The integration of Muslims in Western Europe still leaves much to be desired despite an ageing population and the need for foreign labor. A prominent Iranian scholar argues that Islam is integral to European society.
Professor Dabashi says the integration of Muslims in western societies is an inevitable process
Hamid Dabashi is an American-Iranian intellectual historian who has studied Iran and Shia Islam from a postcolonial perspective. He's currently Hagop Kervokian Professor of Iranian Studies at Columbia University in New York.
Deutsche Welle: In Europe, many Muslims live in 'parallel societies', in the States there's no such problem. Why are American Muslims so much better integrated?
Hamid Dabashi: The Arab-Muslim immigration in the United States has historically been quite minimal, very, very minuscule compared to others. The basic impetus behind immigration is economic. Capital - in my judgement - is color-blind, and gender-neutral. You can trace the history of feminist movements around the world, for example, to the necessity of cheap labor, that's when women entered the job market, and as workers began demanding and exacting more rights. The same is true for immigrants: They are paid less than others.
So if you are, for example, Lebanese, or Sudanese, or Turkish, or Iranian, or Pakistani, coming to the United States, entering the job market, it has absolutely nothing to do with your religion; it is entirely irrelevant.
Europe, in my judgement, has successfully posited the myth of a more homogenous cultural entity for itself. A combination of self-secularized Christianity, and - after the horrors of the Holocaust - the manufacturing of a "Judeo-Christian" identity has given Europe a renewed reliance on the myth of its origin.
And then, of course, there is the French Revolution, the Enlightenment, the Unification of Europe, and the post-Soviet reconstruction of a European identity. Europe itself, in this renewed conception of itself, has enough problems now of assimilating the Eastern European to the domain of its collective identity.
The idea of Europe, historically, is really limited to that of the Western Europe. When Giscard d'Estaing talks about not accepting the Turks in the European Union, he speaks a Christian language, despite his self-secularized conception of who he is and what he stands for.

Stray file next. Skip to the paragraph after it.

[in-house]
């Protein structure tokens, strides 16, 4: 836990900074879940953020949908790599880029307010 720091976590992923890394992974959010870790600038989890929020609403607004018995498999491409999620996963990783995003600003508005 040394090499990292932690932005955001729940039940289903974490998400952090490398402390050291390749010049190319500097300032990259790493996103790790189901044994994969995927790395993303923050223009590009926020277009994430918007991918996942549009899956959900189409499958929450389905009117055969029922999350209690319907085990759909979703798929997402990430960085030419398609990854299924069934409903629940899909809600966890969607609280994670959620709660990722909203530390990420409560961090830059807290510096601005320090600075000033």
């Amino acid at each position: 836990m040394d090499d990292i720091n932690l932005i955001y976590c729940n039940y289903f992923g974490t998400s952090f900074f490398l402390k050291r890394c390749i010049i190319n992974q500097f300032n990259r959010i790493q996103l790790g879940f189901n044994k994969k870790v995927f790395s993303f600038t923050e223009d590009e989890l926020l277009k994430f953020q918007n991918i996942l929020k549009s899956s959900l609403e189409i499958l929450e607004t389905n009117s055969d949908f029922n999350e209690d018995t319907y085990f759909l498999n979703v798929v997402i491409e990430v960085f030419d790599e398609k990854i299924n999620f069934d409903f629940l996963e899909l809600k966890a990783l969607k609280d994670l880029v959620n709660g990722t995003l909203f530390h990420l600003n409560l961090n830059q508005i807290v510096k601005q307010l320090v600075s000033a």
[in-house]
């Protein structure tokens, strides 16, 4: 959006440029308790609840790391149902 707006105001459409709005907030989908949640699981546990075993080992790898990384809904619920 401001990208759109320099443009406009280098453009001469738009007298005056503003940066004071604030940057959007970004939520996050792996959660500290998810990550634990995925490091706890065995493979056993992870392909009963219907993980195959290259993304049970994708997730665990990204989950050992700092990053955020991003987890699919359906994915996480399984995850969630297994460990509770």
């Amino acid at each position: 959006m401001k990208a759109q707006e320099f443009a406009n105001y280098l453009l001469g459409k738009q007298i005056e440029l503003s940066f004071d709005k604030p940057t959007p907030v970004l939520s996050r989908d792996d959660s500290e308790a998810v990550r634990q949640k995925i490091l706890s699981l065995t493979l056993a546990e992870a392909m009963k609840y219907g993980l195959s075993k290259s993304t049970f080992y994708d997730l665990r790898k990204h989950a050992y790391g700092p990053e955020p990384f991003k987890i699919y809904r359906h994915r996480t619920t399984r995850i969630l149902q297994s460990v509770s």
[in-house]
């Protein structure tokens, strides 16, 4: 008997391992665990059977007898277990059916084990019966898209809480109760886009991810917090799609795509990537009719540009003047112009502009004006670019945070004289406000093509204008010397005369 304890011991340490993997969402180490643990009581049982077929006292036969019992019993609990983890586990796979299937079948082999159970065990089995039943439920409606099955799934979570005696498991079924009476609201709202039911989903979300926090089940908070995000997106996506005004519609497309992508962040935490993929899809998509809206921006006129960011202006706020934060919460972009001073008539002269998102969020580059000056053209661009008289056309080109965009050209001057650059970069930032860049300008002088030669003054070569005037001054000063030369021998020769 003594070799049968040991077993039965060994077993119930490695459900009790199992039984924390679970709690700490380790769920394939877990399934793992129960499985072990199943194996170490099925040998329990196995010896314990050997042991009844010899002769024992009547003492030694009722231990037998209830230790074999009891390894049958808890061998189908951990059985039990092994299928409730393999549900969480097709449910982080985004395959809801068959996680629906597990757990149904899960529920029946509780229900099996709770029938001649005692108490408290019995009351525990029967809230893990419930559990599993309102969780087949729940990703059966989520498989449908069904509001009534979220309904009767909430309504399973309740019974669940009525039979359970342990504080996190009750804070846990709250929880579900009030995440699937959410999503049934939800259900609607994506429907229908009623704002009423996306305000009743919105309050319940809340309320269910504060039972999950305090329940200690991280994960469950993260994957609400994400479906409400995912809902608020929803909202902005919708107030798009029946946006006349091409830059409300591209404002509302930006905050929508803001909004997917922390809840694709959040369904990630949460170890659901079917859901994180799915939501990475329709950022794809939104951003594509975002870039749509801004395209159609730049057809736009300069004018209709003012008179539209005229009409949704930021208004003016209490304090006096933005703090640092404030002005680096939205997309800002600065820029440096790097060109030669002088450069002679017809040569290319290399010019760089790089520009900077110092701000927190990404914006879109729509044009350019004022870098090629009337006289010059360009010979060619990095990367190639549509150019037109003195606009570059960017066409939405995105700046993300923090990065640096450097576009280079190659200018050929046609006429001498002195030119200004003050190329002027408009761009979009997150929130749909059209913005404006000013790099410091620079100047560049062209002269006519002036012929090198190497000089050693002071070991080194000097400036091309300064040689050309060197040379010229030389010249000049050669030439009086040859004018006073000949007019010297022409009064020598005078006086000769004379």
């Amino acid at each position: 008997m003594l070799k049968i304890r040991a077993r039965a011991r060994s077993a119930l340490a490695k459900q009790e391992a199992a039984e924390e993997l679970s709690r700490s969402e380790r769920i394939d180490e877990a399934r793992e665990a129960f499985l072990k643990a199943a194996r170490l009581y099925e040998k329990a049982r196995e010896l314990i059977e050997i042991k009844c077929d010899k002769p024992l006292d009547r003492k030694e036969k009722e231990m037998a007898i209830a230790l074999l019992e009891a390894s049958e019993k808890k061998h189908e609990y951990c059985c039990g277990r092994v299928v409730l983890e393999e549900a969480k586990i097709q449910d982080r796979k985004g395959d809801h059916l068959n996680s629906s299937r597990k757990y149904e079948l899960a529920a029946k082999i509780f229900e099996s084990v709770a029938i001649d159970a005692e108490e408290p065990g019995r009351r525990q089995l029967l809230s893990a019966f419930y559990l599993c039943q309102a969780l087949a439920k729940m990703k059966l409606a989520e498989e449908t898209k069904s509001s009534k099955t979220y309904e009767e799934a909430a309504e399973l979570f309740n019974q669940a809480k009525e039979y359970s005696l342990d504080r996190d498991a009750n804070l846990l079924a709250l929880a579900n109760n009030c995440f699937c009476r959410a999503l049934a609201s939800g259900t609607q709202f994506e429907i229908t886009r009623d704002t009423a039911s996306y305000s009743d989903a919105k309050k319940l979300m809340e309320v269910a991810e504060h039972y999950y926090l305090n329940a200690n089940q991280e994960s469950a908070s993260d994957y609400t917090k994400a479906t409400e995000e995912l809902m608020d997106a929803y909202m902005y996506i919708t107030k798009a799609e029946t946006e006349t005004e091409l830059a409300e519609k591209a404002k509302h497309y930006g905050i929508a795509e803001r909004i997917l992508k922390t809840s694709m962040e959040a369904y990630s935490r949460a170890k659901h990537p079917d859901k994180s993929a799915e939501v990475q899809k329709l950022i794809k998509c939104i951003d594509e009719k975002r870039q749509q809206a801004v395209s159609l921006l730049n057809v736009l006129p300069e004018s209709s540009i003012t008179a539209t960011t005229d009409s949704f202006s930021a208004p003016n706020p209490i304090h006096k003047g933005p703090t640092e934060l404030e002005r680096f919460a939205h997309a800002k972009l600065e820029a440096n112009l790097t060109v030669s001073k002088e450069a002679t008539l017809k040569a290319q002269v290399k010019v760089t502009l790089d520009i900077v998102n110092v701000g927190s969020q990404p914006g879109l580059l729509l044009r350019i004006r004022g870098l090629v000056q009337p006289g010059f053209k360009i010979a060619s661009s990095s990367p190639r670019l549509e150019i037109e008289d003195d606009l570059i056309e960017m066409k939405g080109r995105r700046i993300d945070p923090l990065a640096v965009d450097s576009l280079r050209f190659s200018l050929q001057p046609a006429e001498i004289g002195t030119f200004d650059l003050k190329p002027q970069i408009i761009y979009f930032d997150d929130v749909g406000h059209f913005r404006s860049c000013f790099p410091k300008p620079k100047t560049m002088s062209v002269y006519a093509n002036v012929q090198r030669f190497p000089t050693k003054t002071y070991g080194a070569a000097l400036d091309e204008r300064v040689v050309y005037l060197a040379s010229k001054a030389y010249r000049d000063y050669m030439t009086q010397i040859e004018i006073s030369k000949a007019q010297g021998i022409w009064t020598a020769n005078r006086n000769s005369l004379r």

So the problem Europe has with Muslims coming from Africa, coming from the Middle East, coming from South Asia is, in part, a reflection of its own inner anxieties with two sorts of Europeans - Eastern Europeans and Muslim Europeans. Here is an issue that since the time of Austria-Hungarian imperial rivalry with the Ottomans has been a very disconcerting issue for the idea of "Europe," i.e. the notion of Muslim Europe. So for all of these reasons, Europe has a more difficult time assimilating its Muslims than the US.
So with all these integration difficulties already, is it, do you think, too much for the European mind to cope with the idea of Turkey becoming part of the European Union?
The EU could benefit on several fronts by making Turkey a member
Dabashi: Well, that's obviously something for the aging and thinning population of white Europeans to decide. Because of the well being of Europeans over many years, Europe is an ageing society. As a result, it needs labour - the cheaper the labor the better - that's the logic of capital. And yet labor comes with a baggage. The European economy needs cheap labor, but European culture doesn't like the fact that, ultimately, culture will be influenced by labor migration.